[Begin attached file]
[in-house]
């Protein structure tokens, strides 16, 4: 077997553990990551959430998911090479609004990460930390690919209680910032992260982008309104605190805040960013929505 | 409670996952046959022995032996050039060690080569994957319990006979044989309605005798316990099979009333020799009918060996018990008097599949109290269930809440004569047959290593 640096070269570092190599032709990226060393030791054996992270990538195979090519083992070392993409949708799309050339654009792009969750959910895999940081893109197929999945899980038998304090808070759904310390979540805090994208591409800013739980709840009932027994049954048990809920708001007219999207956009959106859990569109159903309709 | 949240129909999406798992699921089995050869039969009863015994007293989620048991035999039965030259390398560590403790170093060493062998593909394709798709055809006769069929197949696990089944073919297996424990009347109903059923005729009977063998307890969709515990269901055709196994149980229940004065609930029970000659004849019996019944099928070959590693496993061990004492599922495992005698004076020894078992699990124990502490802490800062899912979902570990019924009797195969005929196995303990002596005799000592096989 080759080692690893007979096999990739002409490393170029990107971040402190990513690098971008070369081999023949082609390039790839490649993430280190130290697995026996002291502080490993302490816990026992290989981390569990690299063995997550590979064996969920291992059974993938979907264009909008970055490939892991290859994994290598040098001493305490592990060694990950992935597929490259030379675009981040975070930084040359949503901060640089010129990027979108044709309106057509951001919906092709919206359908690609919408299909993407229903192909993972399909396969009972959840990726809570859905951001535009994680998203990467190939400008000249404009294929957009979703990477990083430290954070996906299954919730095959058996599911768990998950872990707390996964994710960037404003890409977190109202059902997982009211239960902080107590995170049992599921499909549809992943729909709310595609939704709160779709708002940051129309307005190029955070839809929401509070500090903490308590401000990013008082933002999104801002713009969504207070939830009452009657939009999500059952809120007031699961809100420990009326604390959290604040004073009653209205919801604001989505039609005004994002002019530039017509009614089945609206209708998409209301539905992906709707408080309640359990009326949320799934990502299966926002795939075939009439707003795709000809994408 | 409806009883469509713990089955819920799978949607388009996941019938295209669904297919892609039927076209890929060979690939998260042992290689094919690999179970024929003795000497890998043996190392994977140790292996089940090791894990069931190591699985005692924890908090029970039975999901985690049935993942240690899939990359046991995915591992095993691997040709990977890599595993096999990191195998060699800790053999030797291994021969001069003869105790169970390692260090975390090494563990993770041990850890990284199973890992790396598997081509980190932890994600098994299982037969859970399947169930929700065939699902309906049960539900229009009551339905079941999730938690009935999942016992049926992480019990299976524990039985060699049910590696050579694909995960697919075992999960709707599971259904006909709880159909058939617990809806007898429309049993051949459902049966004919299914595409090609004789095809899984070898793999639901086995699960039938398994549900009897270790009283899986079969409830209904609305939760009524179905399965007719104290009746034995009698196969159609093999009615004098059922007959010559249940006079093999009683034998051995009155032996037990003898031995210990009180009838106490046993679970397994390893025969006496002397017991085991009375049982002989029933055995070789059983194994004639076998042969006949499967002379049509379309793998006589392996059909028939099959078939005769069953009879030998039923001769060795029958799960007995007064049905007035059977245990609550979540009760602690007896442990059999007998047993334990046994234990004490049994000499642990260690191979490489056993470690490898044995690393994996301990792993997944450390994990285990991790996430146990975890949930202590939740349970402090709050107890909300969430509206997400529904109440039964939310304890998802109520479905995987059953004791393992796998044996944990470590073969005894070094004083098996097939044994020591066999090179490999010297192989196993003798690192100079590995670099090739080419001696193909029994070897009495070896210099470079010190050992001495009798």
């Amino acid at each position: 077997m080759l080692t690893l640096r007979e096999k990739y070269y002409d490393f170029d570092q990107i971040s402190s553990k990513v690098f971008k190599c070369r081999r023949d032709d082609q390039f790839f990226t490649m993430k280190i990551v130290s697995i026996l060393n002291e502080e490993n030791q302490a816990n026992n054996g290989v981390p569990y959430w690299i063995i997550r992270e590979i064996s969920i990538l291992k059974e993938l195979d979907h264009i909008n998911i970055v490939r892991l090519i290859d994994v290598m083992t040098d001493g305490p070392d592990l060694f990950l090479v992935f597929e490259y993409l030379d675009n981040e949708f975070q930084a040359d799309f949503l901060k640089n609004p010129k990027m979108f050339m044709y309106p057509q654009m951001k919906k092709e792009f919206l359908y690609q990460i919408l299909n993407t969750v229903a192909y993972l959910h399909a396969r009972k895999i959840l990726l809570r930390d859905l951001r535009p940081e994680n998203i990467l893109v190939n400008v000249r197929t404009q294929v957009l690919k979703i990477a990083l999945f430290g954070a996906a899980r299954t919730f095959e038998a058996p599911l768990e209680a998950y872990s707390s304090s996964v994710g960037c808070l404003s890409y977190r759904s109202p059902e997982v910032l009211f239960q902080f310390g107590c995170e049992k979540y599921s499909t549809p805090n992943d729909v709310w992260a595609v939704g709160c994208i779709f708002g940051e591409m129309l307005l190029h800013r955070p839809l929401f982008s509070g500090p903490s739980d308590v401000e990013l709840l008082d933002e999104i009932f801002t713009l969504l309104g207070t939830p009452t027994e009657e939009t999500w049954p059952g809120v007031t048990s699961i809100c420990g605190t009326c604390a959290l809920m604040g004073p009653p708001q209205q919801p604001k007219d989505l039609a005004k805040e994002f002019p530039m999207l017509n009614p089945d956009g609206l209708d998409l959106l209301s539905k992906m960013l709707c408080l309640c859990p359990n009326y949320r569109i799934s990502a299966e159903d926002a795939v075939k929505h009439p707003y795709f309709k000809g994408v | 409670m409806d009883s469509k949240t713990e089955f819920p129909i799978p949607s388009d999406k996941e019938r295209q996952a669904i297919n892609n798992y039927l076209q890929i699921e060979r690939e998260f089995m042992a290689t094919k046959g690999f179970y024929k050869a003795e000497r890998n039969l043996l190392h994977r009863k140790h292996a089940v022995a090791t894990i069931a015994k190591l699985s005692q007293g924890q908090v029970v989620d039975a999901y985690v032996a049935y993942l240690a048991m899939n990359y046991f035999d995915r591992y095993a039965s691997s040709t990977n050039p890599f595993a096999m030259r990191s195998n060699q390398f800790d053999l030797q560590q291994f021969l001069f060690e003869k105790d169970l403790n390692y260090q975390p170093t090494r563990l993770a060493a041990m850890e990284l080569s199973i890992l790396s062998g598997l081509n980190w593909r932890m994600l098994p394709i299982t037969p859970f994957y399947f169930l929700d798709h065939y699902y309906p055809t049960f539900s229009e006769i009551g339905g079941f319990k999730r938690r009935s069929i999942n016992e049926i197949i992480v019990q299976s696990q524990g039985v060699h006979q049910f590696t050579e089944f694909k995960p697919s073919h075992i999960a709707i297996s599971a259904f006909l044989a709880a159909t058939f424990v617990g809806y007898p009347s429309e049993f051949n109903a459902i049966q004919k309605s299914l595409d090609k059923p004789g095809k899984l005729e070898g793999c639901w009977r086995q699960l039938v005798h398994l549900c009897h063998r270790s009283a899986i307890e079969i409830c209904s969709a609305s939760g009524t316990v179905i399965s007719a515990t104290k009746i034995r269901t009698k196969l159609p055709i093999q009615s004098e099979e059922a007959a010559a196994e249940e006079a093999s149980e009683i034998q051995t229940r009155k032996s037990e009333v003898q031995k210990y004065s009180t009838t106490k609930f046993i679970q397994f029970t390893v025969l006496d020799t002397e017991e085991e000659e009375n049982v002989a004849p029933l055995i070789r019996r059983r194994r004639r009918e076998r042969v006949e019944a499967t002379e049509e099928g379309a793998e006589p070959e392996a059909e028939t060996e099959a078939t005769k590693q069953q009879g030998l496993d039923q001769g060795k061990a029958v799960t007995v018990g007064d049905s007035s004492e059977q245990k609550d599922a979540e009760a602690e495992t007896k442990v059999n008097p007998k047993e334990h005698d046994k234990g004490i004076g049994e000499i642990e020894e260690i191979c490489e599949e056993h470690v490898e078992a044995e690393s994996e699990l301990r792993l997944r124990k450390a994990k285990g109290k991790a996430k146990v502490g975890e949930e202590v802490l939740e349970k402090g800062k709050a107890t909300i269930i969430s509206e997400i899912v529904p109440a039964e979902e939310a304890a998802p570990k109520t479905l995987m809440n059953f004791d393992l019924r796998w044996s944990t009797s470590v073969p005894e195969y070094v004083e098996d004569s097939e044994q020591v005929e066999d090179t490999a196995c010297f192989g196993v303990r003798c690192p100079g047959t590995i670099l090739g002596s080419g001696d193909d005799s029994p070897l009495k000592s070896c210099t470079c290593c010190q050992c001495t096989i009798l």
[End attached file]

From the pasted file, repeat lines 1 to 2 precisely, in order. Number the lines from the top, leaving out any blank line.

[in-house]
């Protein structure tokens, strides 16, 4: 077997553990990551959430998911090479609004990460930390690919209680910032992260982008309104605190805040960013929505 | 409670996952046959022995032996050039060690080569994957319990006979044989309605005798316990099979009333020799009918060996018990008097599949109290269930809440004569047959290593 640096070269570092190599032709990226060393030791054996992270990538195979090519083992070392993409949708799309050339654009792009969750959910895999940081893109197929999945899980038998304090808070759904310390979540805090994208591409800013739980709840009932027994049954048990809920708001007219999207956009959106859990569109159903309709 | 949240129909999406798992699921089995050869039969009863015994007293989620048991035999039965030259390398560590403790170093060493062998593909394709798709055809006769069929197949696990089944073919297996424990009347109903059923005729009977063998307890969709515990269901055709196994149980229940004065609930029970000659004849019996019944099928070959590693496993061990004492599922495992005698004076020894078992699990124990502490802490800062899912979902570990019924009797195969005929196995303990002596005799000592096989 080759080692690893007979096999990739002409490393170029990107971040402190990513690098971008070369081999023949082609390039790839490649993430280190130290697995026996002291502080490993302490816990026992290989981390569990690299063995997550590979064996969920291992059974993938979907264009909008970055490939892991290859994994290598040098001493305490592990060694990950992935597929490259030379675009981040975070930084040359949503901060640089010129990027979108044709309106057509951001919906092709919206359908690609919408299909993407229903192909993972399909396969009972959840990726809570859905951001535009994680998203990467190939400008000249404009294929957009979703990477990083430290954070996906299954919730095959058996599911768990998950872990707390996964994710960037404003890409977190109202059902997982009211239960902080107590995170049992599921499909549809992943729909709310595609939704709160779709708002940051129309307005190029955070839809929401509070500090903490308590401000990013008082933002999104801002713009969504207070939830009452009657939009999500059952809120007031699961809100420990009326604390959290604040004073009653209205919801604001989505039609005004994002002019530039017509009614089945609206209708998409209301539905992906709707408080309640359990009326949320799934990502299966926002795939075939009439707003795709000809994408 | 409806009883469509713990089955819920799978949607388009996941019938295209669904297919892609039927076209890929060979690939998260042992290689094919690999179970024929003795000497890998043996190392994977140790292996089940090791894990069931190591699985005692924890908090029970039975999901985690049935993942240690899939990359046991995915591992095993691997040709990977890599595993096999990191195998060699800790053999030797291994021969001069003869105790169970390692260090975390090494563990993770041990850890990284199973890992790396598997081509980190932890994600098994299982037969859970399947169930929700065939699902309906049960539900229009009551339905079941999730938690009935999942016992049926992480019990299976524990039985060699049910590696050579694909995960697919075992999960709707599971259904006909709880159909058939617990809806007898429309049993051949459902049966004919299914595409090609004789095809899984070898793999639901086995699960039938398994549900009897270790009283899986079969409830209904609305939760009524179905399965007719104290009746034995009698196969159609093999009615004098059922007959010559249940006079093999009683034998051995009155032996037990003898031995210990009180009838106490046993679970397994390893025969006496002397017991085991009375049982002989029933055995070789059983194994004639076998042969006949499967002379049509379309793998006589392996059909028939099959078939005769069953009879030998039923001769060795029958799960007995007064049905007035059977245990609550979540009760602690007896442990059999007998047993334990046994234990004490049994000499642990260690191979490489056993470690490898044995690393994996301990792993997944450390994990285990991790996430146990975890949930202590939740349970402090709050107890909300969430509206997400529904109440039964939310304890998802109520479905995987059953004791393992796998044996944990470590073969005894070094004083098996097939044994020591066999090179490999010297192989196993003798690192100079590995670099090739080419001696193909029994070897009495070896210099470079010190050992001495009798």